This is not yet the sort of place where a yacht may pull up and disembark hungry masses, so Kemal doesn’t stock any of the luxurious catches found at some of the fancier fish restaurants around town. He does keep a full pile of hardwood to fuel the grill and is always willing to procure a nice fish from the market if given advance notice. Otherwise, he keeps the offerings quite simple, from mezes like spicy ezme or fried calamari with a garlicky yogurt sauce to the standard offerings of small fish. We tend to leave Kemal’s with the feelingthat we’ve spent the evening in a magical corner of the city that exists contrary to all logic, rules and regulations – a leafy, quiet, waterfront fish restaurant with very affordable prices that no one makes a fuss about.
Mutfak Dili Our tried-and-true lunch-hunting tips: 1) Wander into one of the city’s numerous districts of small tradesmen’s shops. 2) Enter one of these shops, preferably one where two old men are sitting at the counter looking at a horse-racing form or working a crossword puzzle. 3) Ask them where they eat lunch. If they try to send you to the place they think you should eat lunch, repeat clearly: “Where do you eat lunch?” 4) Follow their directions to the nearest esnaf lokantası, or tradesmen’s restaurant.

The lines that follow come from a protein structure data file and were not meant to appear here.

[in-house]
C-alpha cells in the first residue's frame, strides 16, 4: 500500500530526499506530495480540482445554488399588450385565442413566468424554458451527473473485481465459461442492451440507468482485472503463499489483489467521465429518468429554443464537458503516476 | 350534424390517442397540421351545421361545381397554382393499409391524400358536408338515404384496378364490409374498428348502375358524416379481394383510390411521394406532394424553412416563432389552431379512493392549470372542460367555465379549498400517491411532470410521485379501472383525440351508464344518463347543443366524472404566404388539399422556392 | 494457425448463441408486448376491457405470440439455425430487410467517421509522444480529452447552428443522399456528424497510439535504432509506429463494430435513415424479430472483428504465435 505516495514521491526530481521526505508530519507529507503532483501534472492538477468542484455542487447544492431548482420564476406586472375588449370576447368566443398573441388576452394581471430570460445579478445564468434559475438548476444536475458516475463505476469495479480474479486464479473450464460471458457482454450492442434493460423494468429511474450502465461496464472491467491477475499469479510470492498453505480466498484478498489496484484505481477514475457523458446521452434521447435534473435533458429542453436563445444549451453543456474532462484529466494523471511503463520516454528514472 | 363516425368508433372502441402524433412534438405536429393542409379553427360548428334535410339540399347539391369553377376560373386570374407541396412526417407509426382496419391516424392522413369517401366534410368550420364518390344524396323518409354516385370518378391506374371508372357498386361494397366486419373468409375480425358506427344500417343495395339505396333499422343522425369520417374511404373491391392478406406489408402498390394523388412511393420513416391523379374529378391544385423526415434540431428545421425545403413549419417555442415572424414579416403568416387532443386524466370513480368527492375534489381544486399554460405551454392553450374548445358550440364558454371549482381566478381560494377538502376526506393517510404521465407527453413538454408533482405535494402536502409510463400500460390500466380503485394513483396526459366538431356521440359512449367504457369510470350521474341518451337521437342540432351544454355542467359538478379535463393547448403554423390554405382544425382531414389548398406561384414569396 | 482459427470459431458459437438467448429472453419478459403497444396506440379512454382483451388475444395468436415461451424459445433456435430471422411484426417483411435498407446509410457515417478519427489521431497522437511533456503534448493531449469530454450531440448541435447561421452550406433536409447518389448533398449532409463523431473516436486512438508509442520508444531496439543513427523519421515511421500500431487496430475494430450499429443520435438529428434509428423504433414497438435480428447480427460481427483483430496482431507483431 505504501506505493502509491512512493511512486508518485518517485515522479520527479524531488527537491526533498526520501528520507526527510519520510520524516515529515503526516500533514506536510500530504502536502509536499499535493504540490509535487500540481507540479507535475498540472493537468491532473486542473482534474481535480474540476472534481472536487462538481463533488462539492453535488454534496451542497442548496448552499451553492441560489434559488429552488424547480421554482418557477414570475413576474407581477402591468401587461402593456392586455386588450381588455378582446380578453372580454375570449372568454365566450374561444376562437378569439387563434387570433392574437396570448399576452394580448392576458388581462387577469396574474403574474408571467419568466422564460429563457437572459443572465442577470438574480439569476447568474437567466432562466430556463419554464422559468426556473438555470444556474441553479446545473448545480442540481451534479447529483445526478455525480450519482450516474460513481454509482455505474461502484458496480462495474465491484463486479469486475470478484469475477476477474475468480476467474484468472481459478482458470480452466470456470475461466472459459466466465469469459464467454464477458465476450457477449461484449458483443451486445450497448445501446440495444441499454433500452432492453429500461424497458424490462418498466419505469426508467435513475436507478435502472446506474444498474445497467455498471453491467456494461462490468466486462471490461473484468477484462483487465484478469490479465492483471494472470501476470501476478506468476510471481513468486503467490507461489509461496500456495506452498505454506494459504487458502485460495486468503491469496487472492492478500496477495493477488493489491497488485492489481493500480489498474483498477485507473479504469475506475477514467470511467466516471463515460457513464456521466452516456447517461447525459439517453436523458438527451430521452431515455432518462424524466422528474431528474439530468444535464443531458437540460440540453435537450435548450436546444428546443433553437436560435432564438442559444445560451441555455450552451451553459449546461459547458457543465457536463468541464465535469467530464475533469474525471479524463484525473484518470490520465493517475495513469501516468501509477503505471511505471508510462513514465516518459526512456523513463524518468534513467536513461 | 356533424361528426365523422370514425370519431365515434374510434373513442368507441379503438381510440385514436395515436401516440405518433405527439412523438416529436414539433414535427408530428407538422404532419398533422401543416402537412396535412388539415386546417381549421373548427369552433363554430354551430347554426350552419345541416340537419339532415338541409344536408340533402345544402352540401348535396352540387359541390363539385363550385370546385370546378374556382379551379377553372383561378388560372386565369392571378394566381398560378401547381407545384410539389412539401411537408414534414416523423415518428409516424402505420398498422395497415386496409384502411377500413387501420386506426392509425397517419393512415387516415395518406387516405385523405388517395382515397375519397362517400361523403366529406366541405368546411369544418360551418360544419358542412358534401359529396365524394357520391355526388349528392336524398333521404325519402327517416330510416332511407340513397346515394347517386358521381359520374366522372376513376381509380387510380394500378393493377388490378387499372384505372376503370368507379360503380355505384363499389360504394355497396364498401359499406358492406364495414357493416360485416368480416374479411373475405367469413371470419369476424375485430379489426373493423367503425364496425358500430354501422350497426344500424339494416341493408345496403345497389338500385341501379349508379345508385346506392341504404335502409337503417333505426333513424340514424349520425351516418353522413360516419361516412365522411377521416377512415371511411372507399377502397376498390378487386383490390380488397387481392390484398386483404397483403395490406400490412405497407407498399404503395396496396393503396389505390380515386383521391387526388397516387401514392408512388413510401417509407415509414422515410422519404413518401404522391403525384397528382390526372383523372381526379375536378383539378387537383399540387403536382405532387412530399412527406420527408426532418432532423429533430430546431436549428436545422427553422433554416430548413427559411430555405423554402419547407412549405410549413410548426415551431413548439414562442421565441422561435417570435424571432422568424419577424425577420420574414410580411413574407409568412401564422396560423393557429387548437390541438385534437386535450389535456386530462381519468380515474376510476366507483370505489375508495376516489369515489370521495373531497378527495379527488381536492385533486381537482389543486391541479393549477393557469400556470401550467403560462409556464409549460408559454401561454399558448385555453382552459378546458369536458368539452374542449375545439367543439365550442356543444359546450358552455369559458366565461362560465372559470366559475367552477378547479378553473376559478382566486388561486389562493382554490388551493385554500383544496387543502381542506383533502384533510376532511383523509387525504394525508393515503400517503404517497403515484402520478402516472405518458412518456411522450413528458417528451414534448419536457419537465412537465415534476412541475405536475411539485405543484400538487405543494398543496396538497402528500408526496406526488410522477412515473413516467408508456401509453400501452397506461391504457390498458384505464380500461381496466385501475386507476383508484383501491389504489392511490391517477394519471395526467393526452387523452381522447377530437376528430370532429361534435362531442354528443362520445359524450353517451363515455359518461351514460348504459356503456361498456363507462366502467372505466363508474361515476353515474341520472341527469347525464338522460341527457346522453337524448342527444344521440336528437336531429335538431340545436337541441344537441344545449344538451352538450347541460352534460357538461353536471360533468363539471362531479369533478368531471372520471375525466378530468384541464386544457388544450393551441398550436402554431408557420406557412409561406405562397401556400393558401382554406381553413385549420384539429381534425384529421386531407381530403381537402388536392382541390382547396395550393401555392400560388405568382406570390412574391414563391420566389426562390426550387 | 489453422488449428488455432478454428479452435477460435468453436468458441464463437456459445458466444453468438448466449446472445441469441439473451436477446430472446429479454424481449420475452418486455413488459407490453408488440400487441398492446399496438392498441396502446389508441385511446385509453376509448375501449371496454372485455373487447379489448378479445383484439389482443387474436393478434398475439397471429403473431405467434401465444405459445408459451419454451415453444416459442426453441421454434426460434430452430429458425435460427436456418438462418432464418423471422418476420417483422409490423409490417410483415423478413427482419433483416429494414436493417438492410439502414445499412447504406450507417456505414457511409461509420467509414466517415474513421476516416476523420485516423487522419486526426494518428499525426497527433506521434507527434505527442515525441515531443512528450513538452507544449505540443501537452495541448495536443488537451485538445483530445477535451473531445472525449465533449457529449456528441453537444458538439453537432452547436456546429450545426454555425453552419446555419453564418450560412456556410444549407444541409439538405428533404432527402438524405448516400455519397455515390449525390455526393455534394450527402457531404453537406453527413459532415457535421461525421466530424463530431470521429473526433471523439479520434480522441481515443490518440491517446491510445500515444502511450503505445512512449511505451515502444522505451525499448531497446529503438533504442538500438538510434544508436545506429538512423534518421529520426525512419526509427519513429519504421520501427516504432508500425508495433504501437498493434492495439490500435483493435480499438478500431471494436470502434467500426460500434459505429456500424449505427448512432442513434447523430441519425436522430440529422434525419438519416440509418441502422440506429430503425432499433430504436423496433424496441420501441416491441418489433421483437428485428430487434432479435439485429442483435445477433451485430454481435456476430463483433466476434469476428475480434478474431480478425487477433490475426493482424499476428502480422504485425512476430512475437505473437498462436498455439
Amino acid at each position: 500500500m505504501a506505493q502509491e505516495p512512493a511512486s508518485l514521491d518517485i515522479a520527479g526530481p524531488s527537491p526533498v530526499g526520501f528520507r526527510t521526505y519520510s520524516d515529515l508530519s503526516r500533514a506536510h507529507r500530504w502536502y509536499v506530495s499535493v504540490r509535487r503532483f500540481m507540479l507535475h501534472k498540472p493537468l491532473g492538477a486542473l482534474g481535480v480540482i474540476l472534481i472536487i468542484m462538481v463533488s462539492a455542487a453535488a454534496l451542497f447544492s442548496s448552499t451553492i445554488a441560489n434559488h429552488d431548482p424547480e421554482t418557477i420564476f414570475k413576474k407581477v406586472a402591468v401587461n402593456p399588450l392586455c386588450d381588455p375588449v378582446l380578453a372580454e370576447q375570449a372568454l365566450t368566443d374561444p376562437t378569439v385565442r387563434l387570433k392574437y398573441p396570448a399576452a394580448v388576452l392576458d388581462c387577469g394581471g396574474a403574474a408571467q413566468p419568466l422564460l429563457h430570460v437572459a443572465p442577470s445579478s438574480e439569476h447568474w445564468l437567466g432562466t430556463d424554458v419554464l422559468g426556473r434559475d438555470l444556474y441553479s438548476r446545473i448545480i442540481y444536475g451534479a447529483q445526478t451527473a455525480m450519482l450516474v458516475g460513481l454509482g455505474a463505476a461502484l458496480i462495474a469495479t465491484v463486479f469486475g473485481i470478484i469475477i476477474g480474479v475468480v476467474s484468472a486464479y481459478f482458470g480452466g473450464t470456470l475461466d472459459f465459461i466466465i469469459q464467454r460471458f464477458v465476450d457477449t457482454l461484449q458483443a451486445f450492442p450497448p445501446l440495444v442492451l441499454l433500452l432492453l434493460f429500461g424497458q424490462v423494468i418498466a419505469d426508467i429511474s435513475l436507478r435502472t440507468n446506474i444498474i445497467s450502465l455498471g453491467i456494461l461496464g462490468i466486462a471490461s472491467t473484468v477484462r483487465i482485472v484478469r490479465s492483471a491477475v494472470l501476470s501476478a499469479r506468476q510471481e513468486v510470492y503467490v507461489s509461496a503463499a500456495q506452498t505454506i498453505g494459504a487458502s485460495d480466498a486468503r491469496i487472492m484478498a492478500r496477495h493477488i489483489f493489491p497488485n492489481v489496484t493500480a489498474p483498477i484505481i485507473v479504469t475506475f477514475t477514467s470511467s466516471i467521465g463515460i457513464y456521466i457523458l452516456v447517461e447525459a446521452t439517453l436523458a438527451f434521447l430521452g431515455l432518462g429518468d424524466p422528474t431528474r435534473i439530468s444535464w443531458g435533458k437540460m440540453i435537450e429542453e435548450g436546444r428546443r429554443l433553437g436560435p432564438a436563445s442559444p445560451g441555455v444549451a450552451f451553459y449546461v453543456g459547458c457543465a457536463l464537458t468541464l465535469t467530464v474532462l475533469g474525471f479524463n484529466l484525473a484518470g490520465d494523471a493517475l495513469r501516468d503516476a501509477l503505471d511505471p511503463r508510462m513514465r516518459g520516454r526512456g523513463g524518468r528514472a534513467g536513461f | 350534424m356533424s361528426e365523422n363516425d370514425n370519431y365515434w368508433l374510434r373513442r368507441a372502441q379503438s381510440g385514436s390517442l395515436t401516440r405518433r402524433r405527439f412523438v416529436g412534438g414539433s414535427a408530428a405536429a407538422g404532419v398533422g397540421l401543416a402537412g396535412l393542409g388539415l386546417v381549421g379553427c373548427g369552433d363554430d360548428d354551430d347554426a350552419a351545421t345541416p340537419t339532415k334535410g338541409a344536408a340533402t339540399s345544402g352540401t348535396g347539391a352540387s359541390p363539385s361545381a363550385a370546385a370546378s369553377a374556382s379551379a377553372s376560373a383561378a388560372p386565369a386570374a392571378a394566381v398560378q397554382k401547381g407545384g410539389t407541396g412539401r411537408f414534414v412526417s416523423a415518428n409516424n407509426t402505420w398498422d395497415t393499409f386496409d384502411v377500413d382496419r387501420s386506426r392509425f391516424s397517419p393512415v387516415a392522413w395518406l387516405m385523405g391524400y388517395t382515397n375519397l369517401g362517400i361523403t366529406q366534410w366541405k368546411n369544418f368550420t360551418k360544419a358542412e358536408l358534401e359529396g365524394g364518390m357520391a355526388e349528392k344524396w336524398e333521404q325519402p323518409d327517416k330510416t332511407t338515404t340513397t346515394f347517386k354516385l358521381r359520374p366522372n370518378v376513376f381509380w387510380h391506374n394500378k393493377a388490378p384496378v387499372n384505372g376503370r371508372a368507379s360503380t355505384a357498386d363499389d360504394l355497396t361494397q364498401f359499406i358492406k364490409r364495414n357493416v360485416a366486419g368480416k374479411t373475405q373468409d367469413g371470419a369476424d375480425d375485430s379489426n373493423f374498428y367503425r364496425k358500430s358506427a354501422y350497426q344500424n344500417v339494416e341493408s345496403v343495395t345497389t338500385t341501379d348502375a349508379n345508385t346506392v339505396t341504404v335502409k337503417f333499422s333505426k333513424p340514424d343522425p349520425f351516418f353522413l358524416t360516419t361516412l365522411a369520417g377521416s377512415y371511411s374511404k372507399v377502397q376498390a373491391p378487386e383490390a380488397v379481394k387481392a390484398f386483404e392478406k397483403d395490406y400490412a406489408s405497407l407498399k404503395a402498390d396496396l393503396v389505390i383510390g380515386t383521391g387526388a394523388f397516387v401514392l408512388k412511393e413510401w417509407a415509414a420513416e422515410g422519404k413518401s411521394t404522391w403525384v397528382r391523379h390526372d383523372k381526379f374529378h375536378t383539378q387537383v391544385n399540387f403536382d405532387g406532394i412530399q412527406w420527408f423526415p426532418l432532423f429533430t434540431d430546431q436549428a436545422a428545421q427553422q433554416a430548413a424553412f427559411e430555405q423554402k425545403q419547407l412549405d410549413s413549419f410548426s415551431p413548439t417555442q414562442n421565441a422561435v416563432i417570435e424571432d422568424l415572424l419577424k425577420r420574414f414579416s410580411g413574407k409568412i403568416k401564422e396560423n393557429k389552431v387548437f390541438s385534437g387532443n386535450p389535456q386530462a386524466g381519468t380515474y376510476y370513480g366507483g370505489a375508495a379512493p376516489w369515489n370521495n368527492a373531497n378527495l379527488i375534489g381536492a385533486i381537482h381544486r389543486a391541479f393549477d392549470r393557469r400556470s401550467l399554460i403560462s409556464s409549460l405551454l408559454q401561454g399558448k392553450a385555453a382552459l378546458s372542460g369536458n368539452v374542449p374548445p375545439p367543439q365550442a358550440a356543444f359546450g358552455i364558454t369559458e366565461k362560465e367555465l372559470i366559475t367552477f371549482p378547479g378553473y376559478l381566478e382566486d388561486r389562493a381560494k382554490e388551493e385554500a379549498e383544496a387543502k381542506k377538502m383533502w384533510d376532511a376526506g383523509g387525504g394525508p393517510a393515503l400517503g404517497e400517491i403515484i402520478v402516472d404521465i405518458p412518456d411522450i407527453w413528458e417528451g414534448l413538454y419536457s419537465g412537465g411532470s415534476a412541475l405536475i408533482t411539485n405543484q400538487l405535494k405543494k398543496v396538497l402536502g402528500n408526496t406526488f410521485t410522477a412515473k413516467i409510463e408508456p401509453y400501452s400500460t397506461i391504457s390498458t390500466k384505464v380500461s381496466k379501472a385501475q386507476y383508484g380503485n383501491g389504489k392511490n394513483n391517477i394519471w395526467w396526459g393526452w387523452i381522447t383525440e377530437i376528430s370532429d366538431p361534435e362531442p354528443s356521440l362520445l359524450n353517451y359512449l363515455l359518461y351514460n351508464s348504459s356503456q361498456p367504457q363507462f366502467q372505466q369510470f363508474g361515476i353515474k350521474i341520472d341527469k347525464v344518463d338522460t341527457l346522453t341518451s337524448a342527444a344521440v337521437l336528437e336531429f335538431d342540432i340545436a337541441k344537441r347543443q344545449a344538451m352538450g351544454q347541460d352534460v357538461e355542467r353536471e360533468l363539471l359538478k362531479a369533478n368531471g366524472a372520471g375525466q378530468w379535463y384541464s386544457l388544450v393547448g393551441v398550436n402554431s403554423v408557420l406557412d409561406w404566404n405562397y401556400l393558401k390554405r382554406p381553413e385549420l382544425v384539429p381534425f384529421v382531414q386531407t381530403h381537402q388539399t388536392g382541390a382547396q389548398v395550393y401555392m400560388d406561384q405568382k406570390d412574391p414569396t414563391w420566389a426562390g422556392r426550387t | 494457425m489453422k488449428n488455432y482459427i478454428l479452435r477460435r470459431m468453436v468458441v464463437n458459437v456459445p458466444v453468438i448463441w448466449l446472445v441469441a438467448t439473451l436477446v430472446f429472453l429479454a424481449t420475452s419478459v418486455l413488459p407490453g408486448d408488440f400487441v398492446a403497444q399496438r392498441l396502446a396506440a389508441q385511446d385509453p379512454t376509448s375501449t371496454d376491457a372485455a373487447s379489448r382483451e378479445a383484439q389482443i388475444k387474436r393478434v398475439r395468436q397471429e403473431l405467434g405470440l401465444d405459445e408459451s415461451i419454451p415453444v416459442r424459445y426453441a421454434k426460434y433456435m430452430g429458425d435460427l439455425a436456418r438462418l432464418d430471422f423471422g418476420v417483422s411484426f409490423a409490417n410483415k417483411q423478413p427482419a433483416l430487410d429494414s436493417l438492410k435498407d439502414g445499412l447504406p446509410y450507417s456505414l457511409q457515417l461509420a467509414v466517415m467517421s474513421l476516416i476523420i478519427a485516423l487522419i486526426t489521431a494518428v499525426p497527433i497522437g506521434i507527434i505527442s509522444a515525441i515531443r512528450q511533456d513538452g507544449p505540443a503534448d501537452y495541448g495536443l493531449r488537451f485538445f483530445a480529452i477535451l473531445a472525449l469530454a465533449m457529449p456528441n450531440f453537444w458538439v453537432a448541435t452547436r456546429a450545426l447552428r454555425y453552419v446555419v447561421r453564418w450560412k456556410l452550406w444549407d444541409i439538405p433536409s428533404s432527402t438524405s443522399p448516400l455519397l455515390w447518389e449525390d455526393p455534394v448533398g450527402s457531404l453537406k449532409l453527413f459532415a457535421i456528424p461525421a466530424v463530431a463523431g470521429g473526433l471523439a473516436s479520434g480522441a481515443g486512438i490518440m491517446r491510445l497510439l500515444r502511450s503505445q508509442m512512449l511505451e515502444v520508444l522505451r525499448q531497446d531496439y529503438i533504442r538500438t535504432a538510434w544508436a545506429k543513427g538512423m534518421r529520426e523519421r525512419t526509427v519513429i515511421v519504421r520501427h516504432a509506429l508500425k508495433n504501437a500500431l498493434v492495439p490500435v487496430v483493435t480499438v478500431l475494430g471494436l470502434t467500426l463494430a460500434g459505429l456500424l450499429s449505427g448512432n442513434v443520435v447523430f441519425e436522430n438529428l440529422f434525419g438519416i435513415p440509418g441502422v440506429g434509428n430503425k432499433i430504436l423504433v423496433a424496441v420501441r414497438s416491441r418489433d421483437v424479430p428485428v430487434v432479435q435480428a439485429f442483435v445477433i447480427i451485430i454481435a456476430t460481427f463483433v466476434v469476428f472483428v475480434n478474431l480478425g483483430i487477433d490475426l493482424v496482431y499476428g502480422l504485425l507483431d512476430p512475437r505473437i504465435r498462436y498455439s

This simple strategy is how we stumbled upon Mutfak Dili (“Kitchen Talk”), a bustling spot near the Golden Horn that keeps local shop owners sated with cheap and tasty daily specials. The dark, paneled interior with pictures of the owner mugging for the camera brings to mind a Chicago dive bar, while the front patio, with its smattering of tables set against a bright blue and white-painted façade, reminds us of an unintentionally hip café in Barcelona. But the folks at Mutfak Dili are not just sitting around looking cool; they’ve got it going on in the kitchen, too.